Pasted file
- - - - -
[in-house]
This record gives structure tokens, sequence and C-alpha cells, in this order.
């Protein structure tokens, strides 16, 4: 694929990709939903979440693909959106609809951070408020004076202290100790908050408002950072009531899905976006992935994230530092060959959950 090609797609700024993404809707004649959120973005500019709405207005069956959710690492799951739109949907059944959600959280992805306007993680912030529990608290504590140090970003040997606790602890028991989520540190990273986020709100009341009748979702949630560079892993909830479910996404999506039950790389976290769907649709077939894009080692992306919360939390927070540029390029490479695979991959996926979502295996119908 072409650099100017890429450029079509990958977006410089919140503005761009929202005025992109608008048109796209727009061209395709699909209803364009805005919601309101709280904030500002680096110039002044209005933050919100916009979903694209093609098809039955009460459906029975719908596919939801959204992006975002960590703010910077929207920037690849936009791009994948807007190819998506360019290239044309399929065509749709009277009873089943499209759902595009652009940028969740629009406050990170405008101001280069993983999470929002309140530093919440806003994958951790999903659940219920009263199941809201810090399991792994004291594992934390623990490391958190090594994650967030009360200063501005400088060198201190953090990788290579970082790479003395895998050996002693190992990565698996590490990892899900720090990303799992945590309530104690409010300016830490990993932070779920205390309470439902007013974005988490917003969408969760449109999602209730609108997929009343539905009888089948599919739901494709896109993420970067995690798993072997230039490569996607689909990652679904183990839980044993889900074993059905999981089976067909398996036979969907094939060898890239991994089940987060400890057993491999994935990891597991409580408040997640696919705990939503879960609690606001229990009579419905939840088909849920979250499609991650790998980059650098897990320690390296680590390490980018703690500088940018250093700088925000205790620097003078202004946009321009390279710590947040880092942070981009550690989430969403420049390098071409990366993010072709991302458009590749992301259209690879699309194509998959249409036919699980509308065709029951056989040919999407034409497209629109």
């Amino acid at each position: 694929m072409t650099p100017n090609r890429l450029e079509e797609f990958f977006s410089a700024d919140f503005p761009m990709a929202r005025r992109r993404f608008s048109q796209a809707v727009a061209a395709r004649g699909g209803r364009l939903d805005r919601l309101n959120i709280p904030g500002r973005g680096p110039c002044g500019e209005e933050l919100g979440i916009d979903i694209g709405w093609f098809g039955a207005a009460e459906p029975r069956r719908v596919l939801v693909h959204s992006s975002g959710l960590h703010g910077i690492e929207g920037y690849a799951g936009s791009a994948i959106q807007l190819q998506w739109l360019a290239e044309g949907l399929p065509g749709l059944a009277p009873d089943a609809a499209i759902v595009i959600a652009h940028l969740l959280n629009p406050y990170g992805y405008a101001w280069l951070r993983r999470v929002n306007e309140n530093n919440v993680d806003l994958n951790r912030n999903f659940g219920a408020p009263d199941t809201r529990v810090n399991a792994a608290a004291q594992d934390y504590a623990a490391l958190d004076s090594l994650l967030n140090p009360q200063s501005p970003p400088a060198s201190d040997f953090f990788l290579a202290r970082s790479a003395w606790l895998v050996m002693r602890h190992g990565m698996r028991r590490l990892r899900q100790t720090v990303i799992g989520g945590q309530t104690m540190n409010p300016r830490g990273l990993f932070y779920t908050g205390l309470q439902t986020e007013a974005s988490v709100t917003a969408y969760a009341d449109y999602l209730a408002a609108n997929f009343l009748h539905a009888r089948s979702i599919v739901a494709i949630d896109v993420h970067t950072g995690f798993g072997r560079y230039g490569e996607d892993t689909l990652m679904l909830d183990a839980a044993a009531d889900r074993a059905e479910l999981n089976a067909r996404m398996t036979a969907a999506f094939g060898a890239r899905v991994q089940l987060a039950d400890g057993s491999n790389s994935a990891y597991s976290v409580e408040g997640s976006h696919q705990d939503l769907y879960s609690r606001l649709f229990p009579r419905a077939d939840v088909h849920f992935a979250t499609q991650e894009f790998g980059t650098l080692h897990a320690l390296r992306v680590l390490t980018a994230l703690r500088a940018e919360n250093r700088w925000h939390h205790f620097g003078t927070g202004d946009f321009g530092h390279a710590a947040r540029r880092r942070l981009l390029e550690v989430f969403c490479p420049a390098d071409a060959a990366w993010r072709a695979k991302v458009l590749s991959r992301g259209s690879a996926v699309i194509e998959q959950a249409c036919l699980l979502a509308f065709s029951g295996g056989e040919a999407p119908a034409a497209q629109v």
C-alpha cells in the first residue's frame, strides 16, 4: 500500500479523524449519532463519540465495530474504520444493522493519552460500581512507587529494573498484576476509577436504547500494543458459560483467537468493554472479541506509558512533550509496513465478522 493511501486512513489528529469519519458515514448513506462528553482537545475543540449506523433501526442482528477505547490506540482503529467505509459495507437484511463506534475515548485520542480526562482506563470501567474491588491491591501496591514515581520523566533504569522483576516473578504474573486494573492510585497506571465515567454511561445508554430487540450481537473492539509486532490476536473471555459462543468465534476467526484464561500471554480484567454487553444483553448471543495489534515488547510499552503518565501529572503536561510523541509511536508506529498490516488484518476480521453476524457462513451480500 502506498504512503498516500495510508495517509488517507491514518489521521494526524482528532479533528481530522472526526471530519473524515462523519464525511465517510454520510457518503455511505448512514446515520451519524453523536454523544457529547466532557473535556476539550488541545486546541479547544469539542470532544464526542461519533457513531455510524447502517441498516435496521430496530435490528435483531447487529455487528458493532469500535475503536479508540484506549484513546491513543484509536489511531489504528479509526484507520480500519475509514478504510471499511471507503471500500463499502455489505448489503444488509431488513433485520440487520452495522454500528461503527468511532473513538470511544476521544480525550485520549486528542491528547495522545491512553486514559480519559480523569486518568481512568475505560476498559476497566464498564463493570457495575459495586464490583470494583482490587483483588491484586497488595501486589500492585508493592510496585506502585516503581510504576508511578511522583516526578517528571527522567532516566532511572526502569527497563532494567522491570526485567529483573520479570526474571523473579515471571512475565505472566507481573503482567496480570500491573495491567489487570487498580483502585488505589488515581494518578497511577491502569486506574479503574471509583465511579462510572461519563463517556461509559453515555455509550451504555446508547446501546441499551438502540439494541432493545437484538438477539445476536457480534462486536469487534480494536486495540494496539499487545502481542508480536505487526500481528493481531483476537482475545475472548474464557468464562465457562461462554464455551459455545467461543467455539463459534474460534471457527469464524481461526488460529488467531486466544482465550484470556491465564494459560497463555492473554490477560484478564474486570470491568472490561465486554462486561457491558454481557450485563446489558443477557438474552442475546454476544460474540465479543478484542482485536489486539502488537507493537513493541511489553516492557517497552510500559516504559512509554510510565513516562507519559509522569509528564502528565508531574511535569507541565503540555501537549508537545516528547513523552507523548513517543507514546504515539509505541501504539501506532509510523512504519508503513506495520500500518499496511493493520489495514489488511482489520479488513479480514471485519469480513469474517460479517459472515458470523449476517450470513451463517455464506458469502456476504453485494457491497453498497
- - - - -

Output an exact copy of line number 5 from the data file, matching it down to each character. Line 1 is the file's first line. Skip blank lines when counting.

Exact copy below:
C-alpha cells in the first residue's frame, strides 16, 4: 500500500479523524449519532463519540465495530474504520444493522493519552460500581512507587529494573498484576476509577436504547500494543458459560483467537468493554472479541506509558512533550509496513465478522 493511501486512513489528529469519519458515514448513506462528553482537545475543540449506523433501526442482528477505547490506540482503529467505509459495507437484511463506534475515548485520542480526562482506563470501567474491588491491591501496591514515581520523566533504569522483576516473578504474573486494573492510585497506571465515567454511561445508554430487540450481537473492539509486532490476536473471555459462543468465534476467526484464561500471554480484567454487553444483553448471543495489534515488547510499552503518565501529572503536561510523541509511536508506529498490516488484518476480521453476524457462513451480500 502506498504512503498516500495510508495517509488517507491514518489521521494526524482528532479533528481530522472526526471530519473524515462523519464525511465517510454520510457518503455511505448512514446515520451519524453523536454523544457529547466532557473535556476539550488541545486546541479547544469539542470532544464526542461519533457513531455510524447502517441498516435496521430496530435490528435483531447487529455487528458493532469500535475503536479508540484506549484513546491513543484509536489511531489504528479509526484507520480500519475509514478504510471499511471507503471500500463499502455489505448489503444488509431488513433485520440487520452495522454500528461503527468511532473513538470511544476521544480525550485520549486528542491528547495522545491512553486514559480519559480523569486518568481512568475505560476498559476497566464498564463493570457495575459495586464490583470494583482490587483483588491484586497488595501486589500492585508493592510496585506502585516503581510504576508511578511522583516526578517528571527522567532516566532511572526502569527497563532494567522491570526485567529483573520479570526474571523473579515471571512475565505472566507481573503482567496480570500491573495491567489487570487498580483502585488505589488515581494518578497511577491502569486506574479503574471509583465511579462510572461519563463517556461509559453515555455509550451504555446508547446501546441499551438502540439494541432493545437484538438477539445476536457480534462486536469487534480494536486495540494496539499487545502481542508480536505487526500481528493481531483476537482475545475472548474464557468464562465457562461462554464455551459455545467461543467455539463459534474460534471457527469464524481461526488460529488467531486466544482465550484470556491465564494459560497463555492473554490477560484478564474486570470491568472490561465486554462486561457491558454481557450485563446489558443477557438474552442475546454476544460474540465479543478484542482485536489486539502488537507493537513493541511489553516492557517497552510500559516504559512509554510510565513516562507519559509522569509528564502528565508531574511535569507541565503540555501537549508537545516528547513523552507523548513517543507514546504515539509505541501504539501506532509510523512504519508503513506495520500500518499496511493493520489495514489488511482489520479488513479480514471485519469480513469474517460479517459472515458470523449476517450470513451463517455464506458469502456476504453485494457491497453498497